John Henry Newman Is a Saint for the Homemaker

My friendship with St. John Henry Newman only deepened as I left academia to pursue holiness as a wife, mother and homemaker.

John Everett Millais, “John Henry Newman,” 1881
John Everett Millais, “John Henry Newman,” 1881 (photo: Public Domain)

I have loved St. John Henry Newman for years. I first learned about him in college, back when he was known as Blessed Cardinal John Henry Newman, and during my senior year I ended up taking a seminar on the life and works of this towering intellect. I cultivated an even stronger devotion to him during my graduate studies in England, when I spent a day wandering through Oxford, exploring the city he knew so well and praying at the church where he once preached. 

Growing close to a saint famed for his intellectual pursuits while a student of Catholic theology is fairly unremarkable. But what has surprised me is that my friendship with this saint only deepened after I left behind the hallowed halls of academia and moved firmly into the world of the practical as a wife, mother and homemaker.

I had presumed that as my role and duties shifted, I would feel a gulf widen between myself and the holy men and women who had spent their days in libraries and chapels, not explaining to their toddlers that we can’t make farm animal noises during Mass. I have formed affinities for sainted mothers like Sts. Zelie and Gianna, Margaret of Scotland and, of course, Our Lady, and have looked often to their examples. But my old Anglican-turned-Catholic friend stayed with me. So what, besides our shared vocation as two beloved creations of God seeking heaven, connected me still to the unmarried and childless university rector and clergyman?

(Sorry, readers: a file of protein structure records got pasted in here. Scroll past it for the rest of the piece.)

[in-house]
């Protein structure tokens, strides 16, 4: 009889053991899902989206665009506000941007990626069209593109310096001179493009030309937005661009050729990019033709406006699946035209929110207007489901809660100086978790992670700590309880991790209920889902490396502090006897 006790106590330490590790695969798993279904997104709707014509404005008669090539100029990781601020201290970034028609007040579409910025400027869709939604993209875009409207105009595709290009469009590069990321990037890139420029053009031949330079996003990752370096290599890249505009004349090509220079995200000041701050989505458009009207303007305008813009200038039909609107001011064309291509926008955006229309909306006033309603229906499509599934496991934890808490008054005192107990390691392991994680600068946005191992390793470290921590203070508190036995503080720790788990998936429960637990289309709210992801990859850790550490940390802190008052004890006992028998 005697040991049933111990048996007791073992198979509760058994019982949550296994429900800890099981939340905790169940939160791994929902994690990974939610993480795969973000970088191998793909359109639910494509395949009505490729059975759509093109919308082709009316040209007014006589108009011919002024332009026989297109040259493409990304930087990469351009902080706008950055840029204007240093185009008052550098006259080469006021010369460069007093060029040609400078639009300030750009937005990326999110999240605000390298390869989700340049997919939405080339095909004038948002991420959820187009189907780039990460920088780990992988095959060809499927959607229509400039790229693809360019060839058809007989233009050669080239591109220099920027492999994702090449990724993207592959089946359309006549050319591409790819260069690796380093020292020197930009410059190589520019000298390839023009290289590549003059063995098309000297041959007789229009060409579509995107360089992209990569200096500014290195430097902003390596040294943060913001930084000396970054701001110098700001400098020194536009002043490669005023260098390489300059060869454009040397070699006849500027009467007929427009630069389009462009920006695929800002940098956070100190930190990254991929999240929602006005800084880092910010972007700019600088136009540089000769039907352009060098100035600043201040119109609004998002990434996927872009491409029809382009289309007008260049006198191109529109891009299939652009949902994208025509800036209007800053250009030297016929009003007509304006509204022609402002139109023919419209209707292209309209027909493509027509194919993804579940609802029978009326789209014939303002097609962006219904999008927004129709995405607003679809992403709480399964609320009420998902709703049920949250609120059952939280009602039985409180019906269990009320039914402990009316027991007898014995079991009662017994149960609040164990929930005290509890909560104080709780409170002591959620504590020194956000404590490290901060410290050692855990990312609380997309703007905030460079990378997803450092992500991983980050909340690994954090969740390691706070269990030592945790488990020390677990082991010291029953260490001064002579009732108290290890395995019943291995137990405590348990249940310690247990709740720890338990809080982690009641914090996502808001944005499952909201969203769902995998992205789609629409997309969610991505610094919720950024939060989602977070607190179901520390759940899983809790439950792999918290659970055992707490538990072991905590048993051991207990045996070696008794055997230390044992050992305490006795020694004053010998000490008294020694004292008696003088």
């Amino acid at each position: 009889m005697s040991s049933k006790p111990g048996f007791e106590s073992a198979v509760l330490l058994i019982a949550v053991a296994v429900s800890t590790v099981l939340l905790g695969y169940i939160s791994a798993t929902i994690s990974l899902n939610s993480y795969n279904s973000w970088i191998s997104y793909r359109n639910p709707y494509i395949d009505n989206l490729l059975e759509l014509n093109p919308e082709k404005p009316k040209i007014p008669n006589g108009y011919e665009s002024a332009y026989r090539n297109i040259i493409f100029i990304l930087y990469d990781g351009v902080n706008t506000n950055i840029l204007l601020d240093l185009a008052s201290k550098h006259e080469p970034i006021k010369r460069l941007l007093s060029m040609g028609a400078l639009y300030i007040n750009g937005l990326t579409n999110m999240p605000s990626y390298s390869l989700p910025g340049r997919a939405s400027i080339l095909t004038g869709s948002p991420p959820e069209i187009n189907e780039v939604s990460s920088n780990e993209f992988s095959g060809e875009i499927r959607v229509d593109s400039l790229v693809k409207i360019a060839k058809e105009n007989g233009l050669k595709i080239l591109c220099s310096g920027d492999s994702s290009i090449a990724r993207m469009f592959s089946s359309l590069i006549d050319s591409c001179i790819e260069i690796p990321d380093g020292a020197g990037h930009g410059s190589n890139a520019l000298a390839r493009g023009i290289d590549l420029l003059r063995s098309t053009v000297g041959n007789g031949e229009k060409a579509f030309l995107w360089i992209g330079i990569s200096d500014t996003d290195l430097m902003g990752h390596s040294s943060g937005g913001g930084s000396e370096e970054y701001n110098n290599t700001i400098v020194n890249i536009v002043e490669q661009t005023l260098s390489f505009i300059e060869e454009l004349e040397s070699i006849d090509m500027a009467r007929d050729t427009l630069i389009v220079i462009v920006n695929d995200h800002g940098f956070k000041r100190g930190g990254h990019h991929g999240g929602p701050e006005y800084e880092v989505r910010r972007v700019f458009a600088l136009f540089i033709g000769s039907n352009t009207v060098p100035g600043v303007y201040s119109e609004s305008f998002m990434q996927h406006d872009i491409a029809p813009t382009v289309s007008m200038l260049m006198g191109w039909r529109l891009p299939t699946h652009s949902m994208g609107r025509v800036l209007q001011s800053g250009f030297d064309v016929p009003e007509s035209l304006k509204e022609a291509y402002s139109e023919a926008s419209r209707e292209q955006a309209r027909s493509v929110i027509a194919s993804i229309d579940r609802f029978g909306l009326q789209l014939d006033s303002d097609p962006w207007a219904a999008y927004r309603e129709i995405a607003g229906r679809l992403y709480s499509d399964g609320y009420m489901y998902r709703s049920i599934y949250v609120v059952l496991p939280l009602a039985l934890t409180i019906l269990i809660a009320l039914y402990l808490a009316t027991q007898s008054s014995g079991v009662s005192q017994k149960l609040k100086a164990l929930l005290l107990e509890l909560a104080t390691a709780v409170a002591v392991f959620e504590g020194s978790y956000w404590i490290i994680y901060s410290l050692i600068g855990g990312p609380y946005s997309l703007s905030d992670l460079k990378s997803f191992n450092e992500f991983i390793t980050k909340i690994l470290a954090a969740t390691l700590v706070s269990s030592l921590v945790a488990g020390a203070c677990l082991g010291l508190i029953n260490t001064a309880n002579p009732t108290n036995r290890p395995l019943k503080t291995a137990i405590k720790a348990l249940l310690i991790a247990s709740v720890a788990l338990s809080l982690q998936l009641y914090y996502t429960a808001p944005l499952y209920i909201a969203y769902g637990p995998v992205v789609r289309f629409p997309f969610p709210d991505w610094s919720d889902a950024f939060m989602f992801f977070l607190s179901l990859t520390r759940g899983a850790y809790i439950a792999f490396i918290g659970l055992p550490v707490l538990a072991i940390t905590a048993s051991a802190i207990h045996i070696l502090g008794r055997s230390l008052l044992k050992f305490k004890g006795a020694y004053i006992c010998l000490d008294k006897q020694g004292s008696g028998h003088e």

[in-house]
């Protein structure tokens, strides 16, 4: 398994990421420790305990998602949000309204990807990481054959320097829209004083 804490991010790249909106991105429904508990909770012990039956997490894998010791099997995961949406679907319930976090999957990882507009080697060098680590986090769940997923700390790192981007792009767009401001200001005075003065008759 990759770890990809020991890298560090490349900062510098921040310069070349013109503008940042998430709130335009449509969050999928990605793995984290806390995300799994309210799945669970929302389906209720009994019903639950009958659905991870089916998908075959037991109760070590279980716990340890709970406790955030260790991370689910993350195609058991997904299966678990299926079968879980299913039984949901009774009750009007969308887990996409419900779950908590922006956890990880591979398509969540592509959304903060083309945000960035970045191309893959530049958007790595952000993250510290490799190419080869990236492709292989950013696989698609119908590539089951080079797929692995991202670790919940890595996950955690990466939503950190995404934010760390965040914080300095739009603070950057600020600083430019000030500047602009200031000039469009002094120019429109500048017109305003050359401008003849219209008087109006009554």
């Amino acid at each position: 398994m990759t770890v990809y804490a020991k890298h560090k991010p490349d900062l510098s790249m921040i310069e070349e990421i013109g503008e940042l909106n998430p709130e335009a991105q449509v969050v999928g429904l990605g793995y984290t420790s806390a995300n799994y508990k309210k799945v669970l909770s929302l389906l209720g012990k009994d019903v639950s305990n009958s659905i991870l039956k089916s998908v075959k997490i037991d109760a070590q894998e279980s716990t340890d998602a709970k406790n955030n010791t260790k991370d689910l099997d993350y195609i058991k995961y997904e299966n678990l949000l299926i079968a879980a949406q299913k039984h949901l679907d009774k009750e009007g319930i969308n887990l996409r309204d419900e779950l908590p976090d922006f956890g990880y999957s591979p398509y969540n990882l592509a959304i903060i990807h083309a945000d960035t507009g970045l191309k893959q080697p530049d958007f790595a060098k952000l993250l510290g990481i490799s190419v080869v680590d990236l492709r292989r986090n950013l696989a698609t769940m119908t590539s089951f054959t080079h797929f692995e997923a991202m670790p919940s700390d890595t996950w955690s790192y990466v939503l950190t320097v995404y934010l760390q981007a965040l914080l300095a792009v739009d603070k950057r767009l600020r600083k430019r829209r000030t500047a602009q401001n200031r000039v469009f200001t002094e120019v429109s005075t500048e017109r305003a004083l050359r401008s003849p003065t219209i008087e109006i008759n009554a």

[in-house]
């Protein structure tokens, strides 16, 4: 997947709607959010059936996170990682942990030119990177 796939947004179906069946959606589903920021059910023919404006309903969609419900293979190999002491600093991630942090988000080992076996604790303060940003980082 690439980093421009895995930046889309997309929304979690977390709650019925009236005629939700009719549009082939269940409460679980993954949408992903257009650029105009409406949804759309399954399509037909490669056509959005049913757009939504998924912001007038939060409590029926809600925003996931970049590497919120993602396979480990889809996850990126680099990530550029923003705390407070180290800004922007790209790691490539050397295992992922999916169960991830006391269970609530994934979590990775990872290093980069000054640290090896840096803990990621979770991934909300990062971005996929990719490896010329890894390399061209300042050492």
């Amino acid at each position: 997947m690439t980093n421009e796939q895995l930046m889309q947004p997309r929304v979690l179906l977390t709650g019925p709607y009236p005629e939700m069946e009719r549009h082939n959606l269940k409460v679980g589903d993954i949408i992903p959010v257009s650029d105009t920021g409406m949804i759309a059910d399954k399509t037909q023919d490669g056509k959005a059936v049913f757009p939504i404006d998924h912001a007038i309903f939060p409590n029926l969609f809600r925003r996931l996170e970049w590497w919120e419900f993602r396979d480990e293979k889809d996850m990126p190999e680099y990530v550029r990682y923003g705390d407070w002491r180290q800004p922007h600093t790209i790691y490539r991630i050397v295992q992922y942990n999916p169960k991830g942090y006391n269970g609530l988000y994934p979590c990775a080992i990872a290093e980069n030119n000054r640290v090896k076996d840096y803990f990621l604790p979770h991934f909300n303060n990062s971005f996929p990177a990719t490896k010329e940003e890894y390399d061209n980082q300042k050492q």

More important than his many intellectual accomplishments, St. John Henry Newman understood people’s souls. He founded the Birmingham Oratory, establishing a community modeled after the fellowship and cheerful witness of St. Philip Neri. When he became a cardinal, he chose for his motto the phrase, Cor ad cor loquitur, which translates to “Heart speaks unto heart.” He penned treatises, delivered lectures and wrote a body of work that has rightfully earned him a place as greatest apologetics of the modern era. But he never lost sight of his flock even as he navigated arcane theological ideas. J.C. Sharp, a professor at St. Andrews and contemporary of Newman, wrote in 1866: 

He laid his finger how gently, yet how powerfully, on some inner place in the hearer's heart, and told him things about himself he had never known till then. Subtlest truths, which it would have taken philosophers pages of circumlocution and big words to state, were dropt out by the way in a sentence or two of the most transparent Saxon.

I’m no Oxford Don, and I have founded precisely zero oratories to date, but I am a mother, entrusted with souls to nurture and tasked with creating a home that will help my little ones along their own path to sainthood. The family home is intended to be a foretaste of our heavenly home, to provide a small glimpse of eternity to all who enter it. When my children go out into the world, my prayer is that this home their father and I built for them will help them maintain their focus on reaching that other, final home.

St. John Henry Newman may have looked more natural in the classrooms, chapels and libraries where I first encountered him. However, I feel sure that we would have far more to chat about these days, and that I can glean far more from his wisdom as a young mother surrounded by toddlers and story time than I did as a wide-eyed undergraduate immersed in his theological writings. The home I create likely has more crayons and stuffed animals than Newman’s oratories, but I must look no less toward heaven in its formation, and I do not think many saints would understand this tremendous, and thrilling, task more than he.

Likewise, my duty as my children’s first teacher and catechist is to introduce them to our faith and cultivate in them a love for God and his Church. My audience is smaller and younger than Newman’s, but they are in no less need of learning to seek the true and beautiful, and they are no less worthy of a teacher that speaks to their innocent hearts, and I thank God for having this man’s holy example. 

St. John Henry Newman, pray for us!